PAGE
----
Scholastic Inc., the nation’s largest producer of paperback books sold to students through school “book clubs,” has said it will change its practice of altering some of the texts for student audiences.
Company officials indicated they would change the practice following the release this winter of a report by the American Library Association charging that three different firms that offer book-club paperbacks to elementary- and secondary-school students remove or change language in some of the books, with their authors’ permission. The books involved are primarily contemporary works of the genre known as “fiction for young adults.”
Scholastic also has agreed to discontinue its practice of suggesting on the cover of such edited books that they have been honored by the ala, which charges in the report that the honor does not apply to the edited books.
After receiving complaints from ala members, the library association last year notified Scholastic and two other companies that they were forbidden to use the ala’s “Best Books for Young Adults” designation on books that had been changed or on promotional material advertising the books, on the grounds that the altered books differ from the titles that received the original honor from the association.
An ala spokesman said last week that Jean Feiwel, editorial director and divisional vice president at Scholastic, told the ala that Scholastic will no longer expurgate material.
In addition, the spokesman said, Scholastic agreed to remove the “Best Books” designation from those books already published that have had material expurgated. The publisher will also print a notice on the title page indicating that changes have been made to the edition with the author’s consent, the ala spokesman said.
Books for Schools Altered
“Scholastic is phasing out expurgation in its tab [Teen-Age] book club,” Ms. Feiwel said last week. Most of the reported changes that have been made to books have involved those in the tab line.
According to an investigation conducted by the Young Adult Services Division of the American Library Association, Scholastic Inc., Xerox Education Publications, and Troll Associates have altered the texts of some of their book selections--sometimes without notifying readers of the changes--to avoid controversy among teachers, librarians, parents, and administrators.
The American Federation of Teachers has also expressed opposition to the practice of expurgation without permission or notice. In a resolution passed at the federation’s 1983 convention, teachers who used book clubs were urged to write letters to the publishers stating their objections to the practice.
Neither the ala nor representatives of the publishing firms could provide data on the volume of school-book-club sales. But education and publishing officials speculated that the three clubs account for a very large percentage of all book sales to the nation’s schoolchildren.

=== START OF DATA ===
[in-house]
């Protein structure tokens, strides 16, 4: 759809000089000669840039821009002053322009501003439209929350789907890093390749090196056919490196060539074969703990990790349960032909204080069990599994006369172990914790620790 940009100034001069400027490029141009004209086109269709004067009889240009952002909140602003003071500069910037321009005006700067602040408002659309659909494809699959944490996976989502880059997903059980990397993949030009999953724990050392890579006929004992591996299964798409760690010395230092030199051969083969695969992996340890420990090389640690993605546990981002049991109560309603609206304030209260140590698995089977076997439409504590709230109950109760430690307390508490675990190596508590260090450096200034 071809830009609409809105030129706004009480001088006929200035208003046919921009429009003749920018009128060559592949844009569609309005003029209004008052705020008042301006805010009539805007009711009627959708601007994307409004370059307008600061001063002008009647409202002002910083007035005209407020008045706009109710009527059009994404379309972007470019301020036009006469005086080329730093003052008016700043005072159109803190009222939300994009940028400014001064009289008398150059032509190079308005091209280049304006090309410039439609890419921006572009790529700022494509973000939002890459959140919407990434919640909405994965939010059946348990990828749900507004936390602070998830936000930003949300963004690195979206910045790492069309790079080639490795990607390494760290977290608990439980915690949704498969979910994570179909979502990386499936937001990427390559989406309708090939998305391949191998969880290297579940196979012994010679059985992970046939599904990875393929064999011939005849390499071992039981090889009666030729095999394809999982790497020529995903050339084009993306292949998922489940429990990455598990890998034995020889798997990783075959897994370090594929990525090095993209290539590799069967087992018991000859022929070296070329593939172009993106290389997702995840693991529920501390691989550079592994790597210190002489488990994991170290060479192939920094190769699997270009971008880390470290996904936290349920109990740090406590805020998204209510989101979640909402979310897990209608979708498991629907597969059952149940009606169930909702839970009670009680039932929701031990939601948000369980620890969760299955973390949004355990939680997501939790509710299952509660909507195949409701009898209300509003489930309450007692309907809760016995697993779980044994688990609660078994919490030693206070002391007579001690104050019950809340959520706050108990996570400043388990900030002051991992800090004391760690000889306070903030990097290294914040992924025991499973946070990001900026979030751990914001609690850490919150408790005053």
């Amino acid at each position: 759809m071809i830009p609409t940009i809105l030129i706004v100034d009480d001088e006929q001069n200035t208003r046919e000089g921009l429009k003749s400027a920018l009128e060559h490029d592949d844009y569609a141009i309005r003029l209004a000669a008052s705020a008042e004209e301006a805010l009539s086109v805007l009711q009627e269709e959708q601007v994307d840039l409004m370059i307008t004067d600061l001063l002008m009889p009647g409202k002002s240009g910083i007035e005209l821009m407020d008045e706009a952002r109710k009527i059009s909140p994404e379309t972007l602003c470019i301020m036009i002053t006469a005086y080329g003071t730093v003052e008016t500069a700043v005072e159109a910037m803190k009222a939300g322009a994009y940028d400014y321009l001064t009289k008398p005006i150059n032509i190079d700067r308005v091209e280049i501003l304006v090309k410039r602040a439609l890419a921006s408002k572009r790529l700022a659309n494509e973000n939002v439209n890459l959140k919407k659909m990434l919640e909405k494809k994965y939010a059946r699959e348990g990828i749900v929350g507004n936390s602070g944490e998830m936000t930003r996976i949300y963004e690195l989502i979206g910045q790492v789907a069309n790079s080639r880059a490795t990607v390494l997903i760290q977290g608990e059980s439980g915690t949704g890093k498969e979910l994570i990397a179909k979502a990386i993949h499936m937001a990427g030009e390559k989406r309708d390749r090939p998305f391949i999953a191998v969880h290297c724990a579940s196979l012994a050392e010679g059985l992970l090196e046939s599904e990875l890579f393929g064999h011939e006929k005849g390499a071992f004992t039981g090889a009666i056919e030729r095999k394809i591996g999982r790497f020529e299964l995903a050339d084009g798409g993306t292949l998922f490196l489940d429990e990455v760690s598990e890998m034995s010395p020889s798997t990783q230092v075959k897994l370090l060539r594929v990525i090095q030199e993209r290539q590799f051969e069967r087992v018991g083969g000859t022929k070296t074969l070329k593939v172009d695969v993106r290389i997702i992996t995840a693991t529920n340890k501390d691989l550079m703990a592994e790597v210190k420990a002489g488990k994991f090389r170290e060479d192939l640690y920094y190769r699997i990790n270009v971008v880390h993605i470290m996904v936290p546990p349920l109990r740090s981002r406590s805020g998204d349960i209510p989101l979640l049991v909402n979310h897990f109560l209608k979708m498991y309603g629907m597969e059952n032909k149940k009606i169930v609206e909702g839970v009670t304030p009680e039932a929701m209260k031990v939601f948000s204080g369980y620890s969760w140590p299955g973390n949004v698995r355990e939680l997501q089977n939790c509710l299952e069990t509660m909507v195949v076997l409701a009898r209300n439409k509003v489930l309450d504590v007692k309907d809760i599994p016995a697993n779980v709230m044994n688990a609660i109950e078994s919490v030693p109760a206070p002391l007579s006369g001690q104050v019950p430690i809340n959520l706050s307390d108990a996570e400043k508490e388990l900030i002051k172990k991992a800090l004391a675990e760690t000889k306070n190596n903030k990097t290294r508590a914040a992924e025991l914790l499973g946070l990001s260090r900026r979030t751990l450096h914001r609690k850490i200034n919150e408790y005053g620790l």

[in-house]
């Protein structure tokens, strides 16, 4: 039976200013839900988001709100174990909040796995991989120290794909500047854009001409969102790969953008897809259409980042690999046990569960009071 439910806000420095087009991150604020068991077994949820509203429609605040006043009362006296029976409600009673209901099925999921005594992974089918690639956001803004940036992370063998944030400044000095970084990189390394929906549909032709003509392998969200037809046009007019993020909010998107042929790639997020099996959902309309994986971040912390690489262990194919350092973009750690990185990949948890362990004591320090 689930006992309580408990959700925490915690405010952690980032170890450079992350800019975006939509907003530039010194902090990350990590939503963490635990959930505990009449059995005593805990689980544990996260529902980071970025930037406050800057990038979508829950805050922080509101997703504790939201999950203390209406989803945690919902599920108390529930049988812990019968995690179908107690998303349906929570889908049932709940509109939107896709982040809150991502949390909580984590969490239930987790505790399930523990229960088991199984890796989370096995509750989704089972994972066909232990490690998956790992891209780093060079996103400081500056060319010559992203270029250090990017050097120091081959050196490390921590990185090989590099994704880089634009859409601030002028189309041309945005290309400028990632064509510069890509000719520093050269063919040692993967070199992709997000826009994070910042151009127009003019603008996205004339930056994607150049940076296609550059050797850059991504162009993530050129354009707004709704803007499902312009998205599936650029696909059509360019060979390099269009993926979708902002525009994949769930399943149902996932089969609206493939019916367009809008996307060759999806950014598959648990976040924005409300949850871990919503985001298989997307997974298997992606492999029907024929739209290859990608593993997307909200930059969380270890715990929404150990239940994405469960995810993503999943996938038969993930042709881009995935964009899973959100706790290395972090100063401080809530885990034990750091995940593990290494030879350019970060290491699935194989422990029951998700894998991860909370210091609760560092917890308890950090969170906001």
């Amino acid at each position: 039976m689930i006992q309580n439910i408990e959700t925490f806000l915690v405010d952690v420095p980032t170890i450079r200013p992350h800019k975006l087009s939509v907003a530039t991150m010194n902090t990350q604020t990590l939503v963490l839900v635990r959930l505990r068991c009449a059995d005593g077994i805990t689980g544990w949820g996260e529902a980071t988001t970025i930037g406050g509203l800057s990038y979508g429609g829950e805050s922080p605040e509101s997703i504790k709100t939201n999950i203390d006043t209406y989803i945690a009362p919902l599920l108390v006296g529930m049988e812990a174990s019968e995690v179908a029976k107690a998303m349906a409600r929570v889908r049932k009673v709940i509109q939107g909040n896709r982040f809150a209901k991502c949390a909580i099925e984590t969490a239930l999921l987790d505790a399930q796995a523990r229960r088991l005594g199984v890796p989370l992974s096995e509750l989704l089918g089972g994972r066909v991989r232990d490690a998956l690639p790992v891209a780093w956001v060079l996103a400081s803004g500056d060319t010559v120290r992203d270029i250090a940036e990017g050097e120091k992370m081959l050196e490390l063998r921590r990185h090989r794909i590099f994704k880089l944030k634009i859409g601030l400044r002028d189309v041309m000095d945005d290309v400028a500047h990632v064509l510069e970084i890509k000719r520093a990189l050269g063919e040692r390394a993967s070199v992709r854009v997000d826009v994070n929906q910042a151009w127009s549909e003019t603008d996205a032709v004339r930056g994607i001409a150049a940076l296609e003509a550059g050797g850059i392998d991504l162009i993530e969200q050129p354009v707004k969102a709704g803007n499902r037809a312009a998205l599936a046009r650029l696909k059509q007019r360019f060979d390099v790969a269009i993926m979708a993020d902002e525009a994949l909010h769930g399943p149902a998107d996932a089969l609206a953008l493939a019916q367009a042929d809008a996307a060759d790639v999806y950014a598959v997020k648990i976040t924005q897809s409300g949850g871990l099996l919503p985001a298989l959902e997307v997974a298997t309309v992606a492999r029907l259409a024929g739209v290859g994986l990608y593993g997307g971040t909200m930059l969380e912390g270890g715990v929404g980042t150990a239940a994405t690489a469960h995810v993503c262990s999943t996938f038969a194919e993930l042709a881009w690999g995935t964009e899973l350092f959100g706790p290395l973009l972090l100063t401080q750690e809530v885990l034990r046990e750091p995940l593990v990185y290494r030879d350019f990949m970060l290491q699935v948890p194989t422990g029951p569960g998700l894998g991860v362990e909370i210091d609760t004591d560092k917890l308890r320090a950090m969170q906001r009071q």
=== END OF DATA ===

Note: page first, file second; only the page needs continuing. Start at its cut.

School-book club orders are usually placed by individual English teachers, an ala spokesman said. They choose the club, distribute fliers to their students that describe the available books, and collect the students’ money for the books they select. The students, in most cases, own the books.
In some schools, however, the books may become part of a classroom library or the school library, and bonus copies earned by the teacher for processing orders may also end up on the library’s shelves. In addition, librarians--both school and public--also purchase book-club books, which are also marketed as regular “trade” paperbacks, for their patrons.
“School and public librarians who purchase the trade paperback [on] the assumption it is the same as the original work are being put in [a position of] violati[ng] their institution’s materials-selection policy,” the ala report maintains.
In “School Book Club Expurgation Practices,” an article in the winter 1984 edition of the ala publication Top of the News that describes the investigation, Gayle Keresey, chairman of yasd’s intellectual-freedom committee, writes that some of the books had phrases or words removed or changed; in oth-ers, whole pages, paragraphs, and chapters had been rewritten. Expurgation is defined by the ala as “any deletion, excision, alteration, or obliteration of any part of books.” It is considered a form of censorship, a spokesman said, and thus a violation of the association’s “Library Bill of Rights,” which provides guide-lines for librarians on book selection and First Amendment issues.
The expurgations, the researchers found, usually consisted of removing four-letter words, including “damn” and “hell"; changing “Oh, God” to “Oh, Lord"; removing mention of parts of the anatomy, such as “breast” or “thigh"; removing sexually oriented phrases; and deleting violence. The books marketed by the clubs include fiction, movie adaptations, and classics, said Ms. Keresey, who is a media coordinator at East Arcadia School in Riegelwood, N.C.
For example, in Jean Marzollo’s Halfway Down Paddy Lane, which Scholastic renamed Out of Time, into Love, alterations included changing “Jesus and Mary” as an exclamation to “no"; substituting “creeps” for “bastards"; and removing whole passages to replace them with “more innocuous passages,” according to the ala report.
Scholastic editors have decided to re-issue the book this fall with a new cover and its original title restored, according to Ms. Keresey.